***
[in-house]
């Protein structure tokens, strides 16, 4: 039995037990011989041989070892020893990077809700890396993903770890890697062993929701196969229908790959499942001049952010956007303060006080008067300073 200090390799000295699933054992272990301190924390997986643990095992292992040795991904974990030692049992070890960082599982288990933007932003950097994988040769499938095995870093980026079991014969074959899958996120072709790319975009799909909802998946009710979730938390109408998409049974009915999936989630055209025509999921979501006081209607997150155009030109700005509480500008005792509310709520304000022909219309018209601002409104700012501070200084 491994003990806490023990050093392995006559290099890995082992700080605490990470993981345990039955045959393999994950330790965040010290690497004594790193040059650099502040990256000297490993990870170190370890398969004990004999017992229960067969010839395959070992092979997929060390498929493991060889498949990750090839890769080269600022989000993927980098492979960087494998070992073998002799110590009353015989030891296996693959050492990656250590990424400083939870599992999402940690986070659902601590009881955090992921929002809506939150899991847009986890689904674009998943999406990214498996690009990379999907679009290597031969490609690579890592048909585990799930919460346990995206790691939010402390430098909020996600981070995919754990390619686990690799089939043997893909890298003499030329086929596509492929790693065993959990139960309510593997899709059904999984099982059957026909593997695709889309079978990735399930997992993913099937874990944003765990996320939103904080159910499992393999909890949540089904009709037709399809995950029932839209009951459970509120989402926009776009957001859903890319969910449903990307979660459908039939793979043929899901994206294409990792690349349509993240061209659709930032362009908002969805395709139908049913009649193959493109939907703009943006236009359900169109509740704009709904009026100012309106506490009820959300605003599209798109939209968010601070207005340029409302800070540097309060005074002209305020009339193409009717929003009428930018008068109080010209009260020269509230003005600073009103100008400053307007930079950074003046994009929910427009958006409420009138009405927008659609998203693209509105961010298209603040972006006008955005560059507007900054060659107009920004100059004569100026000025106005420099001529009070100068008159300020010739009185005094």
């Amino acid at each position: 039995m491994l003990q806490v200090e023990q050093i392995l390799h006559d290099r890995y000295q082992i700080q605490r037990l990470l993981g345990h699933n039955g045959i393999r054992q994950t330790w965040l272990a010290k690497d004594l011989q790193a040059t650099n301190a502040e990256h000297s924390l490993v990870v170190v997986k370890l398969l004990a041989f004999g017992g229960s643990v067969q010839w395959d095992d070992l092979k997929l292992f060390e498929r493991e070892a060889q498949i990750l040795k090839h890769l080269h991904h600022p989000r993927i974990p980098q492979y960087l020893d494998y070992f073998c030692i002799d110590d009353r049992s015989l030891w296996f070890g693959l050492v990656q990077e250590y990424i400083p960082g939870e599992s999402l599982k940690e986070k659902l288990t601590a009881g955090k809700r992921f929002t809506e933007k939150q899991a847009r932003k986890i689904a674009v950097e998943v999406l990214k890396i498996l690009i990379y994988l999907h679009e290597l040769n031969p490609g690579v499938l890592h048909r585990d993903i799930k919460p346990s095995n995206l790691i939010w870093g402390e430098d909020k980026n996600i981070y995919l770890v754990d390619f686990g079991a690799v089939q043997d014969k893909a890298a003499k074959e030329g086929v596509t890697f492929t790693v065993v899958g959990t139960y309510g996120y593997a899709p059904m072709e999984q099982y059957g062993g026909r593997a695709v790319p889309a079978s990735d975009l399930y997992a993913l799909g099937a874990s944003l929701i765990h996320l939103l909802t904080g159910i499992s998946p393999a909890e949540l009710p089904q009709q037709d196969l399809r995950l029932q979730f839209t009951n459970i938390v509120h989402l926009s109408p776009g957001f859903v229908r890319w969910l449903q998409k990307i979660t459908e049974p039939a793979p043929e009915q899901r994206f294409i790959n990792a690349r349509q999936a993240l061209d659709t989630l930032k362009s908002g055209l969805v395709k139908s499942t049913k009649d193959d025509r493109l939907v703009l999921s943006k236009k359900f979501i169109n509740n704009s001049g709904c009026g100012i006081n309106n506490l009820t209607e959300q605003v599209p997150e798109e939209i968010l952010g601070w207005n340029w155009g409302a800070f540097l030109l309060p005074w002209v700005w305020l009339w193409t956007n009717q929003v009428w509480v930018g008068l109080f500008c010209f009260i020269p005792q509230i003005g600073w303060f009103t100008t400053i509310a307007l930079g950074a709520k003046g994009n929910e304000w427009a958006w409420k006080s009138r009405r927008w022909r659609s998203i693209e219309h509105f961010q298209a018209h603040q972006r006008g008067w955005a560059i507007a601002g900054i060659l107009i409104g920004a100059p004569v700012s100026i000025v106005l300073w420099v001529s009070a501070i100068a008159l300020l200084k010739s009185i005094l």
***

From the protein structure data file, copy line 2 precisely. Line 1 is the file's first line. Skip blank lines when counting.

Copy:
């Protein structure tokens, strides 16, 4: 039995037990011989041989070892020893990077809700890396993903770890890697062993929701196969229908790959499942001049952010956007303060006080008067300073 200090390799000295699933054992272990301190924390997986643990095992292992040795991904974990030692049992070890960082599982288990933007932003950097994988040769499938095995870093980026079991014969074959899958996120072709790319975009799909909802998946009710979730938390109408998409049974009915999936989630055209025509999921979501006081209607997150155009030109700005509480500008005792509310709520304000022909219309018209601002409104700012501070200084 491994003990806490023990050093392995006559290099890995082992700080605490990470993981345990039955045959393999994950330790965040010290690497004594790193040059650099502040990256000297490993990870170190370890398969004990004999017992229960067969010839395959070992092979997929060390498929493991060889498949990750090839890769080269600022989000993927980098492979960087494998070992073998002799110590009353015989030891296996693959050492990656250590990424400083939870599992999402940690986070659902601590009881955090992921929002809506939150899991847009986890689904674009998943999406990214498996690009990379999907679009290597031969490609690579890592048909585990799930919460346990995206790691939010402390430098909020996600981070995919754990390619686990690799089939043997893909890298003499030329086929596509492929790693065993959990139960309510593997899709059904999984099982059957026909593997695709889309079978990735399930997992993913099937874990944003765990996320939103904080159910499992393999909890949540089904009709037709399809995950029932839209009951459970509120989402926009776009957001859903890319969910449903990307979660459908039939793979043929899901994206294409990792690349349509993240061209659709930032362009908002969805395709139908049913009649193959493109939907703009943006236009359900169109509740704009709904009026100012309106506490009820959300605003599209798109939209968010601070207005340029409302800070540097309060005074002209305020009339193409009717929003009428930018008068109080010209009260020269509230003005600073009103100008400053307007930079950074003046994009929910427009958006409420009138009405927008659609998203693209509105961010298209603040972006006008955005560059507007900054060659107009920004100059004569100026000025106005420099001529009070100068008159300020010739009185005094």